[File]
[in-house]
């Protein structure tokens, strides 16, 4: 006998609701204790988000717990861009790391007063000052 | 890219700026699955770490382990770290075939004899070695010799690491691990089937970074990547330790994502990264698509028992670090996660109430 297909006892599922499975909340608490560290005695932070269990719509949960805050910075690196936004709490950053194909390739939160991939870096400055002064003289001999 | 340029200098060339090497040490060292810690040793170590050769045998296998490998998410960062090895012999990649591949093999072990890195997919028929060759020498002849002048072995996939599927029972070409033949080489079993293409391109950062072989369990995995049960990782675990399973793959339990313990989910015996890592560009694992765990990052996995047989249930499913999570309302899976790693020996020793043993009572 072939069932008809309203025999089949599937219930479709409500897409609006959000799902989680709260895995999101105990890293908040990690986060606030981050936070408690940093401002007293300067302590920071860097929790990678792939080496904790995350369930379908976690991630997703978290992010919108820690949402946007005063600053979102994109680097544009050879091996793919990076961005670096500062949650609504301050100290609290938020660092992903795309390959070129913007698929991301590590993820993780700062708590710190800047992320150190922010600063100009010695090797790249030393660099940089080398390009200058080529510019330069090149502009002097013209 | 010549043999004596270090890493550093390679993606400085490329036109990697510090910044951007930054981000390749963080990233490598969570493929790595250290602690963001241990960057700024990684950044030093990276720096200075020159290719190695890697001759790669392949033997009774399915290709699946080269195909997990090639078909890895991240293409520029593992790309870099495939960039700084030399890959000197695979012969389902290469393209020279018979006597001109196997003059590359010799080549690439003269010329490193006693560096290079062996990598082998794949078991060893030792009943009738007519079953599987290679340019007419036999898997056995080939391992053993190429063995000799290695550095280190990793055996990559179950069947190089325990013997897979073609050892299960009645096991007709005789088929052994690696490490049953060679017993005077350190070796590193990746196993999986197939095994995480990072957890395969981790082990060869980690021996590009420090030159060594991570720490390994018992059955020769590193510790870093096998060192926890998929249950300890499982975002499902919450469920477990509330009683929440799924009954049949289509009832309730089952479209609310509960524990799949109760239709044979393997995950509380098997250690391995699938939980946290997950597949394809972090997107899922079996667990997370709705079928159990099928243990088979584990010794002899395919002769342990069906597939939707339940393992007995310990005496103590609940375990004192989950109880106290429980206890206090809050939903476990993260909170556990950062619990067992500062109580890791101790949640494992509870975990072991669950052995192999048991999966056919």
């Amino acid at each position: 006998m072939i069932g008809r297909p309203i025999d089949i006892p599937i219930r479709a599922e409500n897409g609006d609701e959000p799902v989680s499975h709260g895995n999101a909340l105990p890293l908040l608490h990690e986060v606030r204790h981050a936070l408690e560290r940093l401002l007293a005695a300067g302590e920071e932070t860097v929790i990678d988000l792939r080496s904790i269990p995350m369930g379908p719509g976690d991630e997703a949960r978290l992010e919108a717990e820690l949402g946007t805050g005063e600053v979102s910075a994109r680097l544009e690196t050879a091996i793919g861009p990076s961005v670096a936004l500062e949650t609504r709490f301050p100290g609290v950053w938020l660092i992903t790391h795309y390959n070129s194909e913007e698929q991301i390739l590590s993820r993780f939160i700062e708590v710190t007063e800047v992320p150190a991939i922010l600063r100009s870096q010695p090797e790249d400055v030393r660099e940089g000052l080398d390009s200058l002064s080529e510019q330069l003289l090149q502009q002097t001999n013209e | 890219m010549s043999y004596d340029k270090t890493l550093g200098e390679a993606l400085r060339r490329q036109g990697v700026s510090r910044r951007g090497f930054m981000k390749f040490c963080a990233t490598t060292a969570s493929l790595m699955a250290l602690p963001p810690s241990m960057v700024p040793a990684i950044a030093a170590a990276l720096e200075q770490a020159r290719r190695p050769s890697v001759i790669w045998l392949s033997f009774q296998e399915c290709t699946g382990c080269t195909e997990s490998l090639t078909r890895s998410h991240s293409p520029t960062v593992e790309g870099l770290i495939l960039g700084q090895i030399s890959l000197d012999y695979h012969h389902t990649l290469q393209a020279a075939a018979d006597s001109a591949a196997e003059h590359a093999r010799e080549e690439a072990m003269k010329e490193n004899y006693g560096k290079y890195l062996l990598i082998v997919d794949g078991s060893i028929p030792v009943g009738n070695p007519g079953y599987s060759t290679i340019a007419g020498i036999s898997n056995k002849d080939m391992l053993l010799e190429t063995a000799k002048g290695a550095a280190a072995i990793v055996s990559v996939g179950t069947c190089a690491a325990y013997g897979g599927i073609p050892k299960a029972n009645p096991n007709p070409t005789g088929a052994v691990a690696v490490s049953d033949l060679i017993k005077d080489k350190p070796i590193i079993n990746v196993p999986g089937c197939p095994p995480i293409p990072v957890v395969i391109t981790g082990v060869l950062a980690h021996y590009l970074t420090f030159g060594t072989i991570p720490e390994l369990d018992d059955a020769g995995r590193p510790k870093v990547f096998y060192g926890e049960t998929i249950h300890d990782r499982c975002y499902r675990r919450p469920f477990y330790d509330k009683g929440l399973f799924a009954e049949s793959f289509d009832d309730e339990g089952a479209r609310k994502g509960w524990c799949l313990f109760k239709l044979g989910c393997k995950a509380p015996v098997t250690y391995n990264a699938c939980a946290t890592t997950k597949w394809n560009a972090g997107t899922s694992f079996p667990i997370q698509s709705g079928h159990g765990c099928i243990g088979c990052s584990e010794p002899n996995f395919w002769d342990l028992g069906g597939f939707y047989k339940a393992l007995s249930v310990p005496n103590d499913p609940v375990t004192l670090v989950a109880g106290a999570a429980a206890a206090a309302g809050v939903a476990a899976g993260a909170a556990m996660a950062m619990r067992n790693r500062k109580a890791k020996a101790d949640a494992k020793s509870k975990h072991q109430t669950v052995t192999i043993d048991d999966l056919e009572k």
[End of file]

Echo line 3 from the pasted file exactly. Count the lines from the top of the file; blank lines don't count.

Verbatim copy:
């Amino acid at each position: 006998m072939i069932g008809r297909p309203i025999d089949i006892p599937i219930r479709a599922e409500n897409g609006d609701e959000p799902v989680s499975h709260g895995n999101a909340l105990p890293l908040l608490h990690e986060v606030r204790h981050a936070l408690e560290r940093l401002l007293a005695a300067g302590e920071e932070t860097v929790i990678d988000l792939r080496s904790i269990p995350m369930g379908p719509g976690d991630e997703a949960r978290l992010e919108a717990e820690l949402g946007t805050g005063e600053v979102s910075a994109r680097l544009e690196t050879a091996i793919g861009p990076s961005v670096a936004l500062e949650t609504r709490f301050p100290g609290v950053w938020l660092i992903t790391h795309y390959n070129s194909e913007e698929q991301i390739l590590s993820r993780f939160i700062e708590v710190t007063e800047v992320p150190a991939i922010l600063r100009s870096q010695p090797e790249d400055v030393r660099e940089g000052l080398d390009s200058l002064s080529e510019q330069l003289l090149q502009q002097t001999n013209e | 890219m010549s043999y004596d340029k270090t890493l550093g200098e390679a993606l400085r060339r490329q036109g990697v700026s510090r910044r951007g090497f930054m981000k390749f040490c963080a990233t490598t060292a969570s493929l790595m699955a250290l602690p963001p810690s241990m960057v700024p040793a990684i950044a030093a170590a990276l720096e200075q770490a020159r290719r190695p050769s890697v001759i790669w045998l392949s033997f009774q296998e399915c290709t699946g382990c080269t195909e997990s490998l090639t078909r890895s998410h991240s293409p520029t960062v593992e790309g870099l770290i495939l960039g700084q090895i030399s890959l000197d012999y695979h012969h389902t990649l290469q393209a020279a075939a018979d006597s001109a591949a196997e003059h590359a093999r010799e080549e690439a072990m003269k010329e490193n004899y006693g560096k290079y890195l062996l990598i082998v997919d794949g078991s060893i028929p030792v009943g009738n070695p007519g079953y599987s060759t290679i340019a007419g020498i036999s898997n056995k002849d080939m391992l053993l010799e190429t063995a000799k002048g290695a550095a280190a072995i990793v055996s990559v996939g179950t069947c190089a690491a325990y013997g897979g599927i073609p050892k299960a029972n009645p096991n007709p070409t005789g088929a052994v691990a690696v490490s049953d033949l060679i017993k005077d080489k350190p070796i590193i079993n990746v196993p999986g089937c197939p095994p995480i293409p990072v957890v395969i391109t981790g082990v060869l950062a980690h021996y590009l970074t420090f030159g060594t072989i991570p720490e390994l369990d018992d059955a020769g995995r590193p510790k870093v990547f096998y060192g926890e049960t998929i249950h300890d990782r499982c975002y499902r675990r919450p469920f477990y330790d509330k009683g929440l399973f799924a009954e049949s793959f289509d009832d309730e339990g089952a479209r609310k994502g509960w524990c799949l313990f109760k239709l044979g989910c393997k995950a509380p015996v098997t250690y391995n990264a699938c939980a946290t890592t997950k597949w394809n560009a972090g997107t899922s694992f079996p667990i997370q698509s709705g079928h159990g765990c099928i243990g088979c990052s584990e010794p002899n996995f395919w002769d342990l028992g069906g597939f939707y047989k339940a393992l007995s249930v310990p005496n103590d499913p609940v375990t004192l670090v989950a109880g106290a999570a429980a206890a206090a309302g809050v939903a476990a899976g993260a909170a556990m996660a950062m619990r067992n790693r500062k109580a890791k020996a101790d949640a494992k020793s509870k975990h072991q109430t669950v052995t192999i043993d048991d999966l056919e009572k």